What topics, themes, and books are contained in Apocrypha, and how might they be similar to later Christian writings such as Revelation?

  • The books in the apocrypha are excluded from the rest of the Hebrew bible/ TNK because they are in Greek and because they are considered too late to be canonical.
  • The apocrypha has stories that emphasize martyrdom and Jewish separatism, but they also contain stories that reflect interest in Hellenistic (Greek) philosophy from the period.
  • These books include Greek additions to books like Esther and Daniel, created to make the stories more acceptable to Jewish people in the late second temple period. For example, the Greek additions to Esther include prayers by Esther and Mordecai that show their dependence on Yahweh. These prayers assign “inner states” to Esther or Mordecai, states that make their attitudes more mainstream. Esther reveals in one that she refuses to eat the impure diet of the Persians she lives among.
  • The books also include additional chapters of standard texts, such as the additions to Ezra (Esdras) which show him to be a prophet.
  • They contain wisdom literature such as the Wisdom of Solomon, attributed to Solomon of the Hebrew bible.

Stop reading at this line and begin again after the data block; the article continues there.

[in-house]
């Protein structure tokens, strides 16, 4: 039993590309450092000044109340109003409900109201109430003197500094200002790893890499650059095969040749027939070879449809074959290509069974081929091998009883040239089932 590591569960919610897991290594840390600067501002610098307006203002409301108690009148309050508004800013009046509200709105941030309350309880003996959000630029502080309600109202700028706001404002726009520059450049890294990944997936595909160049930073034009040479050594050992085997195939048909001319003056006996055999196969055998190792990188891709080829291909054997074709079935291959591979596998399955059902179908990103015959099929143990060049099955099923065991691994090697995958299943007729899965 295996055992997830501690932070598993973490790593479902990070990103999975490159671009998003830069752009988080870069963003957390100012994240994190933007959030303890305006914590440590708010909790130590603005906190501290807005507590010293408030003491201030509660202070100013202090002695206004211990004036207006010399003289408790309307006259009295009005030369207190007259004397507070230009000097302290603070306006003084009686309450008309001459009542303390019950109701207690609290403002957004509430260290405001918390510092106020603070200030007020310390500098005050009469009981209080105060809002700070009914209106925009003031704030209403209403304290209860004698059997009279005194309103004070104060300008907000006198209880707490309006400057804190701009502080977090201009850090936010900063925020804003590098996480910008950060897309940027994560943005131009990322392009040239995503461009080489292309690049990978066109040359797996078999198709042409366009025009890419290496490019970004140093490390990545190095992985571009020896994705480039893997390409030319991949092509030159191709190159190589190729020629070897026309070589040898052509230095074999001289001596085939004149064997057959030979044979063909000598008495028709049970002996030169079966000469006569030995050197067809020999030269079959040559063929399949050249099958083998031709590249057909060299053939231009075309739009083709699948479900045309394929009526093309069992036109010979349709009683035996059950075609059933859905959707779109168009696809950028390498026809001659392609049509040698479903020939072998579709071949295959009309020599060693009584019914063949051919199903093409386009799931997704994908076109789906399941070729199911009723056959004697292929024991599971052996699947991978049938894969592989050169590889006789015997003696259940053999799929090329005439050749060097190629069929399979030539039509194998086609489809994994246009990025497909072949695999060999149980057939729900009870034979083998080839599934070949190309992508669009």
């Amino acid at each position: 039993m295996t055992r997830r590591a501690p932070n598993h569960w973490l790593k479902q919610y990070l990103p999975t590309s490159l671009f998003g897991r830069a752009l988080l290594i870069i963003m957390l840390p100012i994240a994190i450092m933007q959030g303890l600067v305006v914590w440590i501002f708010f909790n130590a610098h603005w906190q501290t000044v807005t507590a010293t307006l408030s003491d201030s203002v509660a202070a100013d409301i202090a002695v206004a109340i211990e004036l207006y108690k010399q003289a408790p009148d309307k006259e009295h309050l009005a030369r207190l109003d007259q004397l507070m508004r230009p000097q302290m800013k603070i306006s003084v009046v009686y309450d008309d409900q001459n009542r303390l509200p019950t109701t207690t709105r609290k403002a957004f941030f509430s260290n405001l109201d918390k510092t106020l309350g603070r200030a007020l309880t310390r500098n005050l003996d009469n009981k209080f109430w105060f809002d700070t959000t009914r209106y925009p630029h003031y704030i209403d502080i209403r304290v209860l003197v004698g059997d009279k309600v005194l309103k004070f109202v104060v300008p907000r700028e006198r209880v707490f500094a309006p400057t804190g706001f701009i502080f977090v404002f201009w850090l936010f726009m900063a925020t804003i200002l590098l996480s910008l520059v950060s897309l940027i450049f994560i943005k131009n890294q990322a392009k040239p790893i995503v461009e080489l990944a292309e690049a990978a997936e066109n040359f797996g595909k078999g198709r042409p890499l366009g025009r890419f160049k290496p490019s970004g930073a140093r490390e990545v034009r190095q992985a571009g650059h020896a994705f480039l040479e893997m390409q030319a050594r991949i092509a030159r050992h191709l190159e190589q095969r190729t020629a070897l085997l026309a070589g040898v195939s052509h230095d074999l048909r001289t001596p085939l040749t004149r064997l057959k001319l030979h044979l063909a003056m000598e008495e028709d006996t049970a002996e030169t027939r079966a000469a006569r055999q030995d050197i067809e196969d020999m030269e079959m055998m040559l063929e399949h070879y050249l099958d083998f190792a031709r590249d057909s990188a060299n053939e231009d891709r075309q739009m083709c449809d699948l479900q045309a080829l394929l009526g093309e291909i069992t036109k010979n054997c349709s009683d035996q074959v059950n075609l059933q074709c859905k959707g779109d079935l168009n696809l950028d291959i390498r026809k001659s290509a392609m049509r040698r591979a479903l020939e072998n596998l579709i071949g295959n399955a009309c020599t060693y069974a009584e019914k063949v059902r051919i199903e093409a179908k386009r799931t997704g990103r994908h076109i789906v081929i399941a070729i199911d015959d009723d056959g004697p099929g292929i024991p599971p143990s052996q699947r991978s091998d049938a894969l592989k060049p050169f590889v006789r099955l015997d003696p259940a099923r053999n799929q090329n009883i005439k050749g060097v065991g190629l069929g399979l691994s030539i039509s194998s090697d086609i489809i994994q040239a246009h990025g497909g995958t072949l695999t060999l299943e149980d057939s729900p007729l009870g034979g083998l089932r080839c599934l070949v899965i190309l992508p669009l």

• They contain stories such as Maccabees, which chronicle the military resistance of the Jews to their Hellenistic oppressors. The Maccabees story contains the origin of Hannuka.
  • The story of Tobit in the apocrypha tells us about attitudes toward magic and the supernatural in the late second temple period; they also introduce named angels like Michael and Raphael.
  • The apocrypha doesn’t contain apocalyptic stories like Daniel and Revelation. However, several other works that didn’t make it into the apocrypha (sometimes called the Pseudepigrapha because they are always attributed to famous biblical figures pseudonymously) are apocalyptic. Some of the most famous of these are the book of Enoch and the Coptic Apocalypses of Peter and Paul.
  • This group (the Pseudepigrapha) also contains gospels that didn’t make it into the New Testament, such as the gnostic  gospels and works like the Acts of Thomas, etc.
  • In the Christian canon, these works were widely accepted. While St. Jerome first suggested that these stories should be taken less seriously because the Jews did not include them in their canon, Martin Luther is the first to bracket them in a separate book, following Jerome’s authority. Later Protestant bibles excluded them completely.
  • See more here: http://www.earlychristianwritings.com/ and here: http://www.earlyjewishwritings.com/.

Leave a Reply

Your email address will not be published. Required fields are marked *